Picks and Pans Review: The Name of the Rose

updated 10/06/1986 at 01:00 AM EDT

originally published 10/06/1986 01:00AM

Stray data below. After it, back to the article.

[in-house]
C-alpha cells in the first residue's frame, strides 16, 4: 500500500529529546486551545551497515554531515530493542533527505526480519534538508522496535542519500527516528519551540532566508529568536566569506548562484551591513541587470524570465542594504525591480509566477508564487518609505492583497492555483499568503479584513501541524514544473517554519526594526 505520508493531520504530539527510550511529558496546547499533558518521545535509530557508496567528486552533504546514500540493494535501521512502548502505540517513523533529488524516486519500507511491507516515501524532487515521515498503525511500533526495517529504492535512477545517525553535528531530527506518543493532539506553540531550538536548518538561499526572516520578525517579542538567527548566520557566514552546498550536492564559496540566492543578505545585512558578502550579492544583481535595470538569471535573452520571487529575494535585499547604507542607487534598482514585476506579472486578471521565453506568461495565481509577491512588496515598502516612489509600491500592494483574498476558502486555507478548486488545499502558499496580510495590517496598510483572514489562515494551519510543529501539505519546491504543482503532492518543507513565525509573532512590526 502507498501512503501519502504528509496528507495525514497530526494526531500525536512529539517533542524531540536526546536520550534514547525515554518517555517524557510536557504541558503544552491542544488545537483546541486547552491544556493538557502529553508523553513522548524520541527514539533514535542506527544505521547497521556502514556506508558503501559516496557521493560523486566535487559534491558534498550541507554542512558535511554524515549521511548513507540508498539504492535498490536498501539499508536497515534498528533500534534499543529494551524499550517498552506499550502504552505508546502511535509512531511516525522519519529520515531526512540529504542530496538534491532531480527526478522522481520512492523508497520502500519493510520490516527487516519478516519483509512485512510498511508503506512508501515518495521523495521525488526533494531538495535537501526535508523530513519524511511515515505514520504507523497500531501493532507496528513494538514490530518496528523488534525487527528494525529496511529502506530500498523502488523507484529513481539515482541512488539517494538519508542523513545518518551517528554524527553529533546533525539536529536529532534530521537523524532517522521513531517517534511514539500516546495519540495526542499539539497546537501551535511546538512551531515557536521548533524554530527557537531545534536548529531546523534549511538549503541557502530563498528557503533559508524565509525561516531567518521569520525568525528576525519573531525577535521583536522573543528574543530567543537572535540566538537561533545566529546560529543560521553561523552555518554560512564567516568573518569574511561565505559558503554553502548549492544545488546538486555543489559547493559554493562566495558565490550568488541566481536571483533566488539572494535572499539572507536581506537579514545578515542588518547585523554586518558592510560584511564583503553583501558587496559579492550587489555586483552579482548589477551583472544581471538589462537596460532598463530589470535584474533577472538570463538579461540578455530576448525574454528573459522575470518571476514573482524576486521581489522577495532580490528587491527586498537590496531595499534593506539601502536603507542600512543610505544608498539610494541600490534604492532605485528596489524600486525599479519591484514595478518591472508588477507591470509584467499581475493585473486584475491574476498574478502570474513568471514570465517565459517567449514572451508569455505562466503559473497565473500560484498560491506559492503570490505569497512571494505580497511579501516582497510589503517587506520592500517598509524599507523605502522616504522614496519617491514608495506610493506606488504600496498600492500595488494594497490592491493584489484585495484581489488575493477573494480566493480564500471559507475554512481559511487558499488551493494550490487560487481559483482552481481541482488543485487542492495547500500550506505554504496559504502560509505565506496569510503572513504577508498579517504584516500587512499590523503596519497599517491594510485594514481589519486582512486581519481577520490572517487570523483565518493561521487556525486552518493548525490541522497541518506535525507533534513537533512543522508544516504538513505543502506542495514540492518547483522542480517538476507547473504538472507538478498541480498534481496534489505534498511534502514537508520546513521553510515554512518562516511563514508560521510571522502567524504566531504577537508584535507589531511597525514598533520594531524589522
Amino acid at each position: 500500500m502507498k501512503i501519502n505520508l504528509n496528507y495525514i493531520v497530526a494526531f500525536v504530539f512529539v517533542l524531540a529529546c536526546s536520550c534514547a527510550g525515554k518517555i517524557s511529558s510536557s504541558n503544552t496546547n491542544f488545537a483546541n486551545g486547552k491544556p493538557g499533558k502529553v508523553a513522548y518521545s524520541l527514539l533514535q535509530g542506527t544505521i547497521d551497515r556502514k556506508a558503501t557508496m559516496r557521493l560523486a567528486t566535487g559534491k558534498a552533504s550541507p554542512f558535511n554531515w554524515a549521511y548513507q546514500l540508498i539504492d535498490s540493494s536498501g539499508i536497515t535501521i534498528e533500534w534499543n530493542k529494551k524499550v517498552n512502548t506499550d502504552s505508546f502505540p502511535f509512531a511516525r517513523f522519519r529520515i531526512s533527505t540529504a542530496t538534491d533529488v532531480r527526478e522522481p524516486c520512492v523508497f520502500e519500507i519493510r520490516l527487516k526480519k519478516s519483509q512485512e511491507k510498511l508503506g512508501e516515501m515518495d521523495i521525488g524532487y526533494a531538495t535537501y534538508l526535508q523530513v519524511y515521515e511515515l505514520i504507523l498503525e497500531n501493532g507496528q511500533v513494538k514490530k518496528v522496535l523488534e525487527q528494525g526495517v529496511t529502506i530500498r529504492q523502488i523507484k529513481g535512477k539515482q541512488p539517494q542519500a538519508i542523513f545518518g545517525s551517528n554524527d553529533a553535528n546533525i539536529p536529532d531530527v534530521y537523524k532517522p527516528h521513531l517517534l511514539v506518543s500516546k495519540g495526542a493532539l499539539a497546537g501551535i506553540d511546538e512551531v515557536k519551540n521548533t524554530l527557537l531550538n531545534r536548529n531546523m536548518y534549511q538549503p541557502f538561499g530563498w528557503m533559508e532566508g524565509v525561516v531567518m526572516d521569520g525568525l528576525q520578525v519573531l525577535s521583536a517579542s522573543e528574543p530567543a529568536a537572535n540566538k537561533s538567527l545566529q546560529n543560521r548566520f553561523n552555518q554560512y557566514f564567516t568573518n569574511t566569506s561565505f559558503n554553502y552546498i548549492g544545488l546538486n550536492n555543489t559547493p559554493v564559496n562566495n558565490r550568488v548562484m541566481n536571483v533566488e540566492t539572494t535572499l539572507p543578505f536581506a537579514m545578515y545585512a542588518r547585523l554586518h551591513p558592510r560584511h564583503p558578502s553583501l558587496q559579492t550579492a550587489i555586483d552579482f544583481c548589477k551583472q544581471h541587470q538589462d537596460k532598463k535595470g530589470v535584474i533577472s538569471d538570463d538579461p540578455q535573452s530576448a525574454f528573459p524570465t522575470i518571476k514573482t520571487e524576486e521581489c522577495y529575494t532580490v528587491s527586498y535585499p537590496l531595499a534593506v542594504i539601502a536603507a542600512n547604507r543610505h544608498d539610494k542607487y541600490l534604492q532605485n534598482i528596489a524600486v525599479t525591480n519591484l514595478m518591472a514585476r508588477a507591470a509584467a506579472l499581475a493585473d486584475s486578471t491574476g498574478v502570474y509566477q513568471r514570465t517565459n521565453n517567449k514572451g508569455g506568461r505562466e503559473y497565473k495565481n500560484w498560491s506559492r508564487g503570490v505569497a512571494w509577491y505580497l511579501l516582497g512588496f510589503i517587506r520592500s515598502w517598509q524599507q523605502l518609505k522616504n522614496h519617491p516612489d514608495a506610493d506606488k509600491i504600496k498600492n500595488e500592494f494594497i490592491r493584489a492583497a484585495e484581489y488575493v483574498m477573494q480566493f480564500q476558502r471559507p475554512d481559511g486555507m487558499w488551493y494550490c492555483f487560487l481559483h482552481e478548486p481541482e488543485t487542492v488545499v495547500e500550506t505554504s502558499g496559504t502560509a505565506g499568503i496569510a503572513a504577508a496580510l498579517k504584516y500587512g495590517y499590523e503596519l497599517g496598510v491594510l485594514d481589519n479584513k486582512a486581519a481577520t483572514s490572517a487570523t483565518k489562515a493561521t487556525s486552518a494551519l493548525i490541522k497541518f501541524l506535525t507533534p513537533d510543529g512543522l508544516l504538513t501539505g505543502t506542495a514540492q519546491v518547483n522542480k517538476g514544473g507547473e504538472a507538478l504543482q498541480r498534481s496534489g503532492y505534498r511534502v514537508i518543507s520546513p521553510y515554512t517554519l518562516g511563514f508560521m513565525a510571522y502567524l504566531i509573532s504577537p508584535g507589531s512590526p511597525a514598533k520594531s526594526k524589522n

You can't argue with the facts: Umberto Eco's 1980 novel of heresy and murder in a 14th-century Italian monastery has sold an astonishing four million copies in 24 languages. Of course, no figures exist showing how many readers actually understood Eco's philosophical, theological and epistemological allusions, often rendered in great gobs of untranslated Latin. Those who didn't comprehend it all were probably holding out for a movie version that would get right to the juicy parts. What emerges onscreen is definitely more whodunit than whothunkit, though the use of Aristotle's Poetics as a key clue may still confound viewers weaned on Mike Hammer. Still, for a good while the film moves along as a gripping, grandly atmospheric detective story. Sean Connery is superb, bringing reserves of strength and welcome humor to the role of Brother William of Baskerville, a Franciscan Sherlock Holmes determined to unmask the culprit in the bizarre deaths of seven monks. Christian (The Legend of Billie Jean) Slater is wonderfully appealing as his Watson, a 16-year-old novice in whom the older monk sees his younger self. After a young peasant girl (Valentina Vargas) seduces Slater in the hottest love scene of this movie year, Connery delivers a teasing lecture on carnal pleasures that turns out to be the film's last sign of playfulness. That's when director Jean-Jacques Annaud, of Quest for Fire fame, loses his sense of pace and balance. There is too much of William (Prizzi's Honor) Hickey, who overacts shamelessly as a doomsaying mystic. There's too little of F. Murray (Amadeus) Abraham (see story, p. 112), in fine, vigorous form in the role of the heretic-burning inquisitor. Instead Annaud substitutes gory torture scenes for the real drama, a battle of wits that Connery and Abraham could have delivered with zest. Worse, the film has none of the novel's passion for the power of the word. Annaud's monks are all grotesques borrowed from a Fellini nightmare; there's nary a glimpse of the dedicated transcribers who might make an audience care about the fate of their lives and immortal souls. Those unfamiliar with the book may nod off before Connery gets his man. For them it's a case of Haec Rosa te fecit obdormire—most of this Rose is a doze. (R)

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